The Journal of Membrane Biology

, Volume 77, Issue 2, pp 77–91 | Cite as

Axonal microtubules necessary for generation of sodium current in squid giant axons: I. pharmacological study on sodium current and restoration of sodium current by microtubule proteins and 260K protein

  • Gen Matsumoto
  • Michinori Ichikawa
  • Akira Tasaki
  • Hiromu Murofushi
  • Hikoichi Sakai
Articles

Summary

Effects of the reagents suppressing or supporting axoplasmic microtubule assembly were studied on the Na ionic current of squid giant axons by perfusing the axon internally with the solution containing the reagent. Among the reagents suppressing the assembly, colchicine, vinblastine, podophyllotoxin, sulfhydryl reagents such as DTNB and NEM, and chaotropic anions such as iodide and bromide, were examined. These reagents reduced maximum Na conductance and shifted the voltage dependence of steady-state Na activation in a depolarizing direction along the voltage axis. They also made the voltage dependence less steep, but did not affect sodium inactivation appreciably. Effects on Na ionic current of reagents which support microtubule assembly (Taxol, DMSO, D2O and temperature) were opposite the effects of those agents suppressing assembly. At the same time, we demonstrated that after Na currents were partially reduced, they could be restored by internally perfusing the axon with a solution containing microtubule proteins, 260K proteins and cAMP under conditions favorable for microtubule assembly. For full restoration, it was found that the following conditions were necessary: (1) The microenvironment within the axon is suitable for microtubule assembly. (2) Tubulins incorporated into microtubules are fully tyrosinated at their C-termini. (3) A peripheral protein having a molecular weight of 260,000 daltons (260K protein) is indispensable. These results suggest that axoplasmic microtubules and 260K proteins in the structure underlying the axolemma play a role in generating Na currents in squid giant axons.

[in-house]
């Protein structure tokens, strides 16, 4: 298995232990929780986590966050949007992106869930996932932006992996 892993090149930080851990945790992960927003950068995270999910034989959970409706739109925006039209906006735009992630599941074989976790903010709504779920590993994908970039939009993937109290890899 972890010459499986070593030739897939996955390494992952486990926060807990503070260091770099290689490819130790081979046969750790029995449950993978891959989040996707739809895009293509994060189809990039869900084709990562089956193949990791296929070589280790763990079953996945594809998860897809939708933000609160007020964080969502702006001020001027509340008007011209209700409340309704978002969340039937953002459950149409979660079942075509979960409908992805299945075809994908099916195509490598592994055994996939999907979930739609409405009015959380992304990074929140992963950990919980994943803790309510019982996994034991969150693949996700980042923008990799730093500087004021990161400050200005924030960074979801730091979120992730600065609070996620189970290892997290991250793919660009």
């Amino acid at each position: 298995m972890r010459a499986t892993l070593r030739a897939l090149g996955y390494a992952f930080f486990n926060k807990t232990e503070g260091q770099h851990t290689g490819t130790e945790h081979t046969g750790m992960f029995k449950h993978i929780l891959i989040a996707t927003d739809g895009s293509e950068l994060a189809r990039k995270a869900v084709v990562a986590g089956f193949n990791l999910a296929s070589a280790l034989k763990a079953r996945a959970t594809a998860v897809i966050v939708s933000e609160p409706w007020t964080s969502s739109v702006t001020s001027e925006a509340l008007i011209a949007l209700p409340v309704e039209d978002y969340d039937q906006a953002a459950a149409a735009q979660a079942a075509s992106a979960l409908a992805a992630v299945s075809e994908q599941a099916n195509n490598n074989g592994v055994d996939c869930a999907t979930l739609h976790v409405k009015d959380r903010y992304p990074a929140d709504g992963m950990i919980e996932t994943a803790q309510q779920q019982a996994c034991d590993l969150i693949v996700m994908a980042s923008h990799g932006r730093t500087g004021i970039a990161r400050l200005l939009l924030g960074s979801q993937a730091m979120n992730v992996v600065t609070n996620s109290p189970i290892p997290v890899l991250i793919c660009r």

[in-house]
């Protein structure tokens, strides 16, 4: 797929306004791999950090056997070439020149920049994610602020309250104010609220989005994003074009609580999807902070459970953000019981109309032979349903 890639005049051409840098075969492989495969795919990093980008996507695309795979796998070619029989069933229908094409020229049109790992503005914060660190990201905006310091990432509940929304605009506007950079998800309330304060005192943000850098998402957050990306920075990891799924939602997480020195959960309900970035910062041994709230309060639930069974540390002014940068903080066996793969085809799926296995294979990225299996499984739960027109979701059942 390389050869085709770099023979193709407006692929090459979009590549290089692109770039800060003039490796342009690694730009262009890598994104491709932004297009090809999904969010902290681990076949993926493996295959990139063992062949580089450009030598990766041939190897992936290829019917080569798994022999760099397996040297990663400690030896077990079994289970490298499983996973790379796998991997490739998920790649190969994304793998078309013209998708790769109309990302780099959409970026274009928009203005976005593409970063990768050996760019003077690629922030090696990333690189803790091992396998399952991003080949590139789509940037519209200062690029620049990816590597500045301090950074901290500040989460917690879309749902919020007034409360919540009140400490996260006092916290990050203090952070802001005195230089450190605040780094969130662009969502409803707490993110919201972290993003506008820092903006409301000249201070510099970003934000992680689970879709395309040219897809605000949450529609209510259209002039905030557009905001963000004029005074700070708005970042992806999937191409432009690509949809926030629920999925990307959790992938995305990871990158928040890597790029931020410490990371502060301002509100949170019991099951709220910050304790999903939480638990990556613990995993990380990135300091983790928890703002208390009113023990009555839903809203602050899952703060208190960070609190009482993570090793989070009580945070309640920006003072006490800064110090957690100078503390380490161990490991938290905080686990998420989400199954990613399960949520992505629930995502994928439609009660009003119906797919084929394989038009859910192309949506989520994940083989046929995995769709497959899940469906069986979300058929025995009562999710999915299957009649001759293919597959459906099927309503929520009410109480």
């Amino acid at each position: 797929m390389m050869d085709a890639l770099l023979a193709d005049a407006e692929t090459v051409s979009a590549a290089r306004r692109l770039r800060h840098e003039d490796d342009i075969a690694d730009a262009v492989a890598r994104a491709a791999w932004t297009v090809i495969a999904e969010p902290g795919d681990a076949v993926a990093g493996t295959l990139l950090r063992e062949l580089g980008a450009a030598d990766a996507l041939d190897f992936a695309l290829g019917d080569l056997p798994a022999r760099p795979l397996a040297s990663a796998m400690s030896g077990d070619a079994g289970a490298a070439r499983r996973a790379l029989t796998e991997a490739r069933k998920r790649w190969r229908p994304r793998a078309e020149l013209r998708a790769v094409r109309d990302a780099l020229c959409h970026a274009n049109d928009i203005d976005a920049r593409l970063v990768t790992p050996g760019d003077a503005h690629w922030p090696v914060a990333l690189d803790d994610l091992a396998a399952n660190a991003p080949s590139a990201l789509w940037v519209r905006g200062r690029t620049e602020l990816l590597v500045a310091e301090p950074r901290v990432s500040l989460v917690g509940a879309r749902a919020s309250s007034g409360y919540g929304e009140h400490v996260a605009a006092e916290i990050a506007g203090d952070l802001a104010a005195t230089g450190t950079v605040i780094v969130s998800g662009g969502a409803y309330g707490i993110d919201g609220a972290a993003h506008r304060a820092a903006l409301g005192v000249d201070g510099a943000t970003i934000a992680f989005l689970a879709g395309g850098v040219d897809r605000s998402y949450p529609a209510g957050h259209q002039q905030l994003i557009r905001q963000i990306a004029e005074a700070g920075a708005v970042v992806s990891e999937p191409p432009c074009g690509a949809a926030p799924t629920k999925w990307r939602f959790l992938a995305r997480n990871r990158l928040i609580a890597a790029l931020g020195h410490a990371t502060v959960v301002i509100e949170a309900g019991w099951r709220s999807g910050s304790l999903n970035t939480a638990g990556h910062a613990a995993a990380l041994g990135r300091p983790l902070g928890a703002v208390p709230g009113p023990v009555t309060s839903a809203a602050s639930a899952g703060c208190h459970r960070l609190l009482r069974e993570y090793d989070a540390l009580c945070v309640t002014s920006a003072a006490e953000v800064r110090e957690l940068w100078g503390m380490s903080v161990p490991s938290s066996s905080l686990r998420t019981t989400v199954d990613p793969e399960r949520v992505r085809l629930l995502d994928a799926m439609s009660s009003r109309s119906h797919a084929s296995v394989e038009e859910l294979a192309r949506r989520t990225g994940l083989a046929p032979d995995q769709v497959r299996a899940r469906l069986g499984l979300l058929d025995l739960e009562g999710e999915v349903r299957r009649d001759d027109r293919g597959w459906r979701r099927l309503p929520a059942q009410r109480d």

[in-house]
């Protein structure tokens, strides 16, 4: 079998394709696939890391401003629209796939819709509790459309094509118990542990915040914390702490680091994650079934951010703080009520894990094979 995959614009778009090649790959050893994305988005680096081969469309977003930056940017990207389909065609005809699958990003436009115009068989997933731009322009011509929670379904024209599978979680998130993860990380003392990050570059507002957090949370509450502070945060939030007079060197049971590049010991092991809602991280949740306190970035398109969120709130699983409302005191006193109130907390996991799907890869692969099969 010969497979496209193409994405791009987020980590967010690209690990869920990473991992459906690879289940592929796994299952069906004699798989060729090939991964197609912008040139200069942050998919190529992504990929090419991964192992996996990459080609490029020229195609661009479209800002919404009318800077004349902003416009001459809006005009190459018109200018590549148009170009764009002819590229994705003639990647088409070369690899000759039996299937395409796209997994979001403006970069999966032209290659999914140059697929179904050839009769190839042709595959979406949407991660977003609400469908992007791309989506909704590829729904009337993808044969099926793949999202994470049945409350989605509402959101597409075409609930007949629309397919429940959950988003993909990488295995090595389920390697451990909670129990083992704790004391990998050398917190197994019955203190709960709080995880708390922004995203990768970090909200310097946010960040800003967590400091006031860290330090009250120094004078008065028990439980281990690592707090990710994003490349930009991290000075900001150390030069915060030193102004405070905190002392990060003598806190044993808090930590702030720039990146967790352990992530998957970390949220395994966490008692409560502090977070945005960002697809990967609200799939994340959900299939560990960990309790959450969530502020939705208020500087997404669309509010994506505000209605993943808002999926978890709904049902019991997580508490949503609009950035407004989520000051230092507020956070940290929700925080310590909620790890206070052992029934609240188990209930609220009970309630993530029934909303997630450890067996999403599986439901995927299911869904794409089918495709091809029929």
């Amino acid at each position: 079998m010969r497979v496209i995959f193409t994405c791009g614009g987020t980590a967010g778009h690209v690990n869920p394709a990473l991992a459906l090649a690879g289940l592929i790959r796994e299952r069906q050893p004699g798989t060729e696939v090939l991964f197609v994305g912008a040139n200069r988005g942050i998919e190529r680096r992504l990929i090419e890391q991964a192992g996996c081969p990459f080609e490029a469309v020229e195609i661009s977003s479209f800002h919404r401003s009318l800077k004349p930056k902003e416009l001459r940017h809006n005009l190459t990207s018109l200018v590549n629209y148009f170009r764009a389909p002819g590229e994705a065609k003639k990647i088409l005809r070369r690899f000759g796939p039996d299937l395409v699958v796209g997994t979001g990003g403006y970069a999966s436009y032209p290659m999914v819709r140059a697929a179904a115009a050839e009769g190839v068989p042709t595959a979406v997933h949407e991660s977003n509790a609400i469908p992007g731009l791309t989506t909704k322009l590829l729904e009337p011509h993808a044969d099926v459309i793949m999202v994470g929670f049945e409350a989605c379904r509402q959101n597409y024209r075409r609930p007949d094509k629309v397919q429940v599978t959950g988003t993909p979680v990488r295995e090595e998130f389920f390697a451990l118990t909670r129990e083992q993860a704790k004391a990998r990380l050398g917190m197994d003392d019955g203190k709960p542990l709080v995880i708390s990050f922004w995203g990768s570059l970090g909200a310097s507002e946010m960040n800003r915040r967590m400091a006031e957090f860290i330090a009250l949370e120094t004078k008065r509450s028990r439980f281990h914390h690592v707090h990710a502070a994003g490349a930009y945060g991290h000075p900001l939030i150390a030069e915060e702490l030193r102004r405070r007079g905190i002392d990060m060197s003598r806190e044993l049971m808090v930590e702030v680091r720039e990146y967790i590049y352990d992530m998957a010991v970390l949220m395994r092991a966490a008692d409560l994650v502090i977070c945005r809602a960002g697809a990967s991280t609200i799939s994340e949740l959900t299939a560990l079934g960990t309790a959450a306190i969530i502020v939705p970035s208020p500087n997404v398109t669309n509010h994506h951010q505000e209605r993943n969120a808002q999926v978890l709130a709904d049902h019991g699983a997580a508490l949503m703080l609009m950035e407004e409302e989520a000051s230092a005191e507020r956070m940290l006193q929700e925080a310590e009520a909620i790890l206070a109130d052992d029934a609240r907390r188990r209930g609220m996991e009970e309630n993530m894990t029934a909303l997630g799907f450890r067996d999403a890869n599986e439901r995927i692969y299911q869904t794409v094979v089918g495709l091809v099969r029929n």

Key Words

Na current axoplasmic microtubules 260K proteins 

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Copyright information

© Springer-Verlag 1984

Authors and Affiliations

  • Gen Matsumoto
    • 1
    • 2
  • Michinori Ichikawa
    • 1
    • 2
  • Akira Tasaki
    • 1
    • 2
  • Hiromu Murofushi
    • 1
    • 2
  • Hikoichi Sakai
    • 1
    • 2
  1. 1.Electrotechnical Laboratory, Tsukuba Science CityIbarakiJapan
  2. 2.Department of Biophysics and Biochemistry, Faculty of ScienceThe University of TokyoTokyoJapan
  3. 3.Institute of Applied PhysicsThe University of Tsukuba, Tsukuba Science CityIbarakiJapan

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